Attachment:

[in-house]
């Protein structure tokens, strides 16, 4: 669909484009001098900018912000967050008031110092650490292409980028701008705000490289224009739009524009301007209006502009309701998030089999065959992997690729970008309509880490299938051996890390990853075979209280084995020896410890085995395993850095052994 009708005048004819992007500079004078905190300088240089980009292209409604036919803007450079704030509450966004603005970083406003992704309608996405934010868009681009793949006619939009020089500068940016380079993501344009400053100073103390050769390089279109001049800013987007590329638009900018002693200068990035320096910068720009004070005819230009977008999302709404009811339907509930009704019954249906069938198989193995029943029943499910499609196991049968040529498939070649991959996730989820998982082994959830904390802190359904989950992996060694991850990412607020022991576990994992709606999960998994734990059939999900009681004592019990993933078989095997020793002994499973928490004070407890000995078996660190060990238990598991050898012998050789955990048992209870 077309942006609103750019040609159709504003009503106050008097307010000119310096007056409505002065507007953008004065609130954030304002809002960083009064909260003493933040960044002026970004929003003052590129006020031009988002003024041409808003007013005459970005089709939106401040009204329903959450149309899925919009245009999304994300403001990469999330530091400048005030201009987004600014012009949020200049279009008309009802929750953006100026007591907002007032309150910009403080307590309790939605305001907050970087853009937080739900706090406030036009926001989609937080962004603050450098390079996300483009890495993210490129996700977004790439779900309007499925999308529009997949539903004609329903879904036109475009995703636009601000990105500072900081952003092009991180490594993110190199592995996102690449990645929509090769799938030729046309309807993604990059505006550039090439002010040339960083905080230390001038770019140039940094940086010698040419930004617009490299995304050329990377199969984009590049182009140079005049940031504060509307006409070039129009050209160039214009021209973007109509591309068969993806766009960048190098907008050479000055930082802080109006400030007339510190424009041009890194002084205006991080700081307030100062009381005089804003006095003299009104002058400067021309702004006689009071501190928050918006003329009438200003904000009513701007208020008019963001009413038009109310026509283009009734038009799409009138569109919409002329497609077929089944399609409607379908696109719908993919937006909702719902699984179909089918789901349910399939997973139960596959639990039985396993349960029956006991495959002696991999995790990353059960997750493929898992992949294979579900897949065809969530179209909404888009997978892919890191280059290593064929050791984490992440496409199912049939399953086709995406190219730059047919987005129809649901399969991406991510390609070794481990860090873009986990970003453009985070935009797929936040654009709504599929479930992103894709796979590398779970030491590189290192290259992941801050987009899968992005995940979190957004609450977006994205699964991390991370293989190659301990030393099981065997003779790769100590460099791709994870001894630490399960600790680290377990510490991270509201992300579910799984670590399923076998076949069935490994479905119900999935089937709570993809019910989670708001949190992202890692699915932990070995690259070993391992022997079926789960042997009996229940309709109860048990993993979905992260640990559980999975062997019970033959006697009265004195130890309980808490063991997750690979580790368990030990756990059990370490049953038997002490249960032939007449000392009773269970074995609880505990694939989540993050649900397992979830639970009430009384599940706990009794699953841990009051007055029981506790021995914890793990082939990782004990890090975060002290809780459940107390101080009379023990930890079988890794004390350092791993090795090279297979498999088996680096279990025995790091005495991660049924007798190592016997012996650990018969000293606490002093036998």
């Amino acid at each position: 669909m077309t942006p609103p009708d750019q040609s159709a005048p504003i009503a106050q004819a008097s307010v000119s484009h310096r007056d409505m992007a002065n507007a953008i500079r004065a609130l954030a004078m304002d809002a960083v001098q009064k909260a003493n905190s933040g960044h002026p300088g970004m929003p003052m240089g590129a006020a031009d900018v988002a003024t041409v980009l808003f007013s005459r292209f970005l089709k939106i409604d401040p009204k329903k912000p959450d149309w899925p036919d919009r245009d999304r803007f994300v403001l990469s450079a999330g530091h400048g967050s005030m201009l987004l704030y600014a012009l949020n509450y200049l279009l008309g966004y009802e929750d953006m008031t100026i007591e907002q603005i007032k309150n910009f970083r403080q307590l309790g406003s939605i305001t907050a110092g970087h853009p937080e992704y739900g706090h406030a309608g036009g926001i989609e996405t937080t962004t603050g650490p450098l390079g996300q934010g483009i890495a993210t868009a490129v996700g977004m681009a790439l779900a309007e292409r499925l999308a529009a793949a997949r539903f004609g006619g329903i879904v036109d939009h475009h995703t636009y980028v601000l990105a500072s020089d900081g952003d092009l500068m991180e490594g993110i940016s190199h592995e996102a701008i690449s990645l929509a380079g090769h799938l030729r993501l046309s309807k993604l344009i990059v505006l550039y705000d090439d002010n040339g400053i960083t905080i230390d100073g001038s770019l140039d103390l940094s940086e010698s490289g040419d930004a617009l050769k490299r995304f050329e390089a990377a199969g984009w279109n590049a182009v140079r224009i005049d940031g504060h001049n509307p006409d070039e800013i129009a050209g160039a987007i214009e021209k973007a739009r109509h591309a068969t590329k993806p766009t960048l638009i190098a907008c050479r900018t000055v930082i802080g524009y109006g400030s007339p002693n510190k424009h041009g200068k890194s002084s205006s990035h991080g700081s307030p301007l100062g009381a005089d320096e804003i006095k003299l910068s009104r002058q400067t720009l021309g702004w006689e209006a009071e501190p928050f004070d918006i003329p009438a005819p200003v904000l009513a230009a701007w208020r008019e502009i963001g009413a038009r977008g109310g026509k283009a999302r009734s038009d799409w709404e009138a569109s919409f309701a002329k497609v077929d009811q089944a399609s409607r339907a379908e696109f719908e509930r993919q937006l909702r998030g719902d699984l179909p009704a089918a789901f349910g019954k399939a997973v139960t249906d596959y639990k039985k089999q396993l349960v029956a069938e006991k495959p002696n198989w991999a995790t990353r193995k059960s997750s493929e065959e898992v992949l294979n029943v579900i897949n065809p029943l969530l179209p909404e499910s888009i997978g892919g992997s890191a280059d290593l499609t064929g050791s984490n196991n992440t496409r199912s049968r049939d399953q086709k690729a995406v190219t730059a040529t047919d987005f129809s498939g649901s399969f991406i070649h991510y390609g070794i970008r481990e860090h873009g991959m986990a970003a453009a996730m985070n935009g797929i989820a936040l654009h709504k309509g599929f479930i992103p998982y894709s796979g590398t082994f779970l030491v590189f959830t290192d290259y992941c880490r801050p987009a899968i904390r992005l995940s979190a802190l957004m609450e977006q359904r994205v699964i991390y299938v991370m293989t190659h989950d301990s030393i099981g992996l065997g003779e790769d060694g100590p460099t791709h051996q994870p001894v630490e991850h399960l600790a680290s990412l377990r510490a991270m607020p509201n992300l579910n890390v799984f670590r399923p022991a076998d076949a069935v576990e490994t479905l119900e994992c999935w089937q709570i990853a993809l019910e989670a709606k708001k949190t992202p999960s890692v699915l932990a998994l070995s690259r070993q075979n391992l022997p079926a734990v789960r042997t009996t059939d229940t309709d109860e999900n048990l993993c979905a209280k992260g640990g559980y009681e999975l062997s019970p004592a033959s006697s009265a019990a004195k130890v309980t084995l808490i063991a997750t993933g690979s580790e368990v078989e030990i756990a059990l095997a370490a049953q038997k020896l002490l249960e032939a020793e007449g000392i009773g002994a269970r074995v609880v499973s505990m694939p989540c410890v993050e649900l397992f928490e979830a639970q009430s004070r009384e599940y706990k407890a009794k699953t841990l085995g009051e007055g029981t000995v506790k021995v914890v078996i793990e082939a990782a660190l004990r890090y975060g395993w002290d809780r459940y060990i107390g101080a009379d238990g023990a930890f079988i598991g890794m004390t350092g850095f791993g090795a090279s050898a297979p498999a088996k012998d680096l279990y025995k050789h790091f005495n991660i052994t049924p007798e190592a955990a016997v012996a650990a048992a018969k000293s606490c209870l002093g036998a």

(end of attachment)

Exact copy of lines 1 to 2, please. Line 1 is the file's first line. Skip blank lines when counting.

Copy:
[in-house]
């Protein structure tokens, strides 16, 4: 669909484009001098900018912000967050008031110092650490292409980028701008705000490289224009739009524009301007209006502009309701998030089999065959992997690729970008309509880490299938051996890390990853075979209280084995020896410890085995395993850095052994 009708005048004819992007500079004078905190300088240089980009292209409604036919803007450079704030509450966004603005970083406003992704309608996405934010868009681009793949006619939009020089500068940016380079993501344009400053100073103390050769390089279109001049800013987007590329638009900018002693200068990035320096910068720009004070005819230009977008999302709404009811339907509930009704019954249906069938198989193995029943029943499910499609196991049968040529498939070649991959996730989820998982082994959830904390802190359904989950992996060694991850990412607020022991576990994992709606999960998994734990059939999900009681004592019990993933078989095997020793002994499973928490004070407890000995078996660190060990238990598991050898012998050789955990048992209870 077309942006609103750019040609159709504003009503106050008097307010000119310096007056409505002065507007953008004065609130954030304002809002960083009064909260003493933040960044002026970004929003003052590129006020031009988002003024041409808003007013005459970005089709939106401040009204329903959450149309899925919009245009999304994300403001990469999330530091400048005030201009987004600014012009949020200049279009008309009802929750953006100026007591907002007032309150910009403080307590309790939605305001907050970087853009937080739900706090406030036009926001989609937080962004603050450098390079996300483009890495993210490129996700977004790439779900309007499925999308529009997949539903004609329903879904036109475009995703636009601000990105500072900081952003092009991180490594993110190199592995996102690449990645929509090769799938030729046309309807993604990059505006550039090439002010040339960083905080230390001038770019140039940094940086010698040419930004617009490299995304050329990377199969984009590049182009140079005049940031504060509307006409070039129009050209160039214009021209973007109509591309068969993806766009960048190098907008050479000055930082802080109006400030007339510190424009041009890194002084205006991080700081307030100062009381005089804003006095003299009104002058400067021309702004006689009071501190928050918006003329009438200003904000009513701007208020008019963001009413038009109310026509283009009734038009799409009138569109919409002329497609077929089944399609409607379908696109719908993919937006909702719902699984179909089918789901349910399939997973139960596959639990039985396993349960029956006991495959002696991999995790990353059960997750493929898992992949294979579900897949065809969530179209909404888009997978892919890191280059290593064929050791984490992440496409199912049939399953086709995406190219730059047919987005129809649901399969991406991510390609070794481990860090873009986990970003453009985070935009797929936040654009709504599929479930992103894709796979590398779970030491590189290192290259992941801050987009899968992005995940979190957004609450977006994205699964991390991370293989190659301990030393099981065997003779790769100590460099791709994870001894630490399960600790680290377990510490991270509201992300579910799984670590399923076998076949069935490994479905119900999935089937709570993809019910989670708001949190992202890692699915932990070995690259070993391992022997079926789960042997009996229940309709109860048990993993979905992260640990559980999975062997019970033959006697009265004195130890309980808490063991997750690979580790368990030990756990059990370490049953038997002490249960032939007449000392009773269970074995609880505990694939989540993050649900397992979830639970009430009384599940706990009794699953841990009051007055029981506790021995914890793990082939990782004990890090975060002290809780459940107390101080009379023990930890079988890794004390350092791993090795090279297979498999088996680096279990025995790091005495991660049924007798190592016997012996650990018969000293606490002093036998």